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Europe’s fiscal agreement falls short for global markets
Question of the Day
Despite much fanfare at a summit last week, European leaders failed to convince global investors that they are on their way to solving their massive problems with debt and recession.
Global markets swooned Monday, with the Dow Jones industrial average losing as much as 234 points and European stock indexes plummeting by up to 4 percent, after two more Wall Street credit agencies warned that the summit's debt reduction accord does not go far enough and worsening economic and financial conditions continue to threaten the health and existence of the eurozone.
Moody's Investors Service noted the "absence of decisive policy measures" at the summit to ease severe financial stress, and said it will consider downgrading many European countries early next year.
"The longer the incremental approach to policy persists, the greater the likelihood of more severe scenarios, including those involving multiple defaults by euro area countries and those additionally involving exits from the euro area," said Alastair Wilson, managing director at Moody's.
Fitch Ratings also panned the outcome of the summit, saying it did little to prevent "a significant economic downturn" that will last for all of next year and probably beyond.
Standard & Poor's Corp., the first Wall Street agency to put the eurozone on notice this month, was silent Monday.
But it earlier warned that it likely would downgrade even AAA-rated Germany and France if the summit failed to take significant steps to resolve the crisis.
The spate of credit warnings reawakened worries in financial markets around the world.
Stock markets in Europe plummeted, losing 3 percent to 4 percent of their value, and the interest rates on securities offered by Italy and other debt-strapped countries remained perilously high.
In the U.S., stocks fell as much as 2 percent, but then steadied amid hopes for stronger growth in the U.S.
Treasury bonds continued to benefit from investors seeking safe havens from the storm in Europe, despite the Treasury's own huge debt financing needs, with the yield on the Treasury's 10-year bond falling to just a sliver above 2 percent.
"Once again, Europe's leaders did not brandish the big bazooka that the markets are crying out for," said Thomas Kleine-Brockhoff, director of the German Marshall Fund's EuroFuture Project.
"Instead, Europe is doggedly pursuing its step-by-step approach as introduced several summits ago.
Given the continuing disconnect between markets and politicians," he said, European leaders will have to "scramble" again within a few weeks or months "for what to do next to prevent a market meltdown."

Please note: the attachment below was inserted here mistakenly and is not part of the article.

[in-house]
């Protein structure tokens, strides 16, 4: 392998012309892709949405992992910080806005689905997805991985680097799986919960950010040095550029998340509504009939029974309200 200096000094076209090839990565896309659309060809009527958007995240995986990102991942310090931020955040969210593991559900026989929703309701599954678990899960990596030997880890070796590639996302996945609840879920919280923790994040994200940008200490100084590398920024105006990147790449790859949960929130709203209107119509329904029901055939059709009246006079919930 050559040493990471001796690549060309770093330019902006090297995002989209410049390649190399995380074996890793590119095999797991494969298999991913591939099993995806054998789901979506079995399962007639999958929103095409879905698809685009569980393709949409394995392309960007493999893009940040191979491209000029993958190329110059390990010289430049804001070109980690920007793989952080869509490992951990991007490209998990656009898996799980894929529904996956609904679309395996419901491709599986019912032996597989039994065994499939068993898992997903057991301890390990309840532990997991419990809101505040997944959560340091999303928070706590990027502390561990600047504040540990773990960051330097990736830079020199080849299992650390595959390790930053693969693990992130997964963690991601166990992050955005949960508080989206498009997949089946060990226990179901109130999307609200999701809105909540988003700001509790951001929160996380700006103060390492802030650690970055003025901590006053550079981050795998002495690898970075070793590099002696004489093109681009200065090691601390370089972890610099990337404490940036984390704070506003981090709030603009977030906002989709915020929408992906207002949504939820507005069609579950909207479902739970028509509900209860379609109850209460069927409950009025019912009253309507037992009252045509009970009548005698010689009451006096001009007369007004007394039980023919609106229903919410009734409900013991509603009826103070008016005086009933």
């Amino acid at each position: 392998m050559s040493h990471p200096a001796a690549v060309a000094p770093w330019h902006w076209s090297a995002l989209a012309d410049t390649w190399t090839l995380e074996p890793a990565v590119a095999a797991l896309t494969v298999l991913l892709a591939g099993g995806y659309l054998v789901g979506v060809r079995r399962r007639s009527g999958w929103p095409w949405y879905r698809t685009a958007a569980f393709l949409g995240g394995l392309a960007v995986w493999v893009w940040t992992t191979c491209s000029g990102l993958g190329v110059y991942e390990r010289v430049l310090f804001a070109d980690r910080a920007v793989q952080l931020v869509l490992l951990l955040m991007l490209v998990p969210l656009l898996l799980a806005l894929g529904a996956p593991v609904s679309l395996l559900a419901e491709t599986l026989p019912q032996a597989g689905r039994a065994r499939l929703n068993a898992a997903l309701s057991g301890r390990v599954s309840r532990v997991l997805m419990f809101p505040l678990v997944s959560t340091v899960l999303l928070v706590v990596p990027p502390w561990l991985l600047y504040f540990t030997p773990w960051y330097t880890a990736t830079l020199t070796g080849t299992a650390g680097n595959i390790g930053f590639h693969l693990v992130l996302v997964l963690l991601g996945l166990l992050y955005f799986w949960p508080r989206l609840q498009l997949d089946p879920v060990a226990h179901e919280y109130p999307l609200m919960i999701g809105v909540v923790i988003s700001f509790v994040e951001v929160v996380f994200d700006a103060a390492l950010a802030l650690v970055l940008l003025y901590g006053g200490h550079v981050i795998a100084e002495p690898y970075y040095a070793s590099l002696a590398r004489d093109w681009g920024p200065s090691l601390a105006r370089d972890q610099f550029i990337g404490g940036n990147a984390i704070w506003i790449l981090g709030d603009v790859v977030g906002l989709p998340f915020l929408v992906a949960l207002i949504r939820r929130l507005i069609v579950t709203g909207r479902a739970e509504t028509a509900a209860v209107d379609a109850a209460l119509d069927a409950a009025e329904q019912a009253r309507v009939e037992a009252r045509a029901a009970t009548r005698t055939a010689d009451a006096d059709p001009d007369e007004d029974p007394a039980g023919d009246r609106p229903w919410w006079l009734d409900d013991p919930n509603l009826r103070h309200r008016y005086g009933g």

In a pattern repeated often in the past two years, markets initially applauded the summit accord, but then "realized that the latest comprehensive plan wasn't all that comprehensive; that there are not enough short-term crisis resolution measures ... and that long-term fixes are impressive, but incomplete," Mr. Kleine-Brockhoff said.
Ward McCarthy, managing director at Jefferies & Co., said that despite being "exhausted" by the long-running soap opera in Europe, investors can't stop watching because so much is at stake.
"It's like a bad marriage, now too costly to break up," he said. "Investors are exhausted, frustrated, and overwhelmed by the events. ... With its political, social-economic and financial complexities, Europe appears to be too difficult to understand, too big to bail out and too risky to lend to."
Investors have been reacting to every headline that crosses the screen without much deep analysis, he said.
"You either believe that Europe gets fixed or you don't; there's little chance that the market will be appeased by a compromise solution."
Investors are bracing for a default by Greece or other countries, which would become the "ground zero" of a nuclear bomb hitting the banking system and global economy, he said.
While the summit accord failed to calm most market fears, it wasn't completely "a damp squib," said Howard Archer, chief European economist at IHS Global Insight.
In particular, the accord added a great deal of "firepower" to the International Monetary Fund and the European stability funds established to bail out failing governments, he said.
Healthy European countries are contributing another $270 billion to the IMF to be available to help stressed European countries, and are making nearly $1 trillion available through the European funds, although some of that already has been committed to helping Greece, Ireland and Portugal.
But the resources available are still too limited to contain the crisis should Spain and Italy "run into serious problems," Mr. Archer said, estimating that the borrowing needs of those two large countries will amount to $795 billion in the next year or so.
The pact also contains nothing to address the big trade imbalances within the eurozone that contributed to the crisis, he said, and it contains nothing to prevent the kinds of housing and credit bubbles that brought down Spain and Ireland.
"This is far from a complete solution to the eurozone sovereign debt crisis, and market pressure is likely to remain high for further action," he said.
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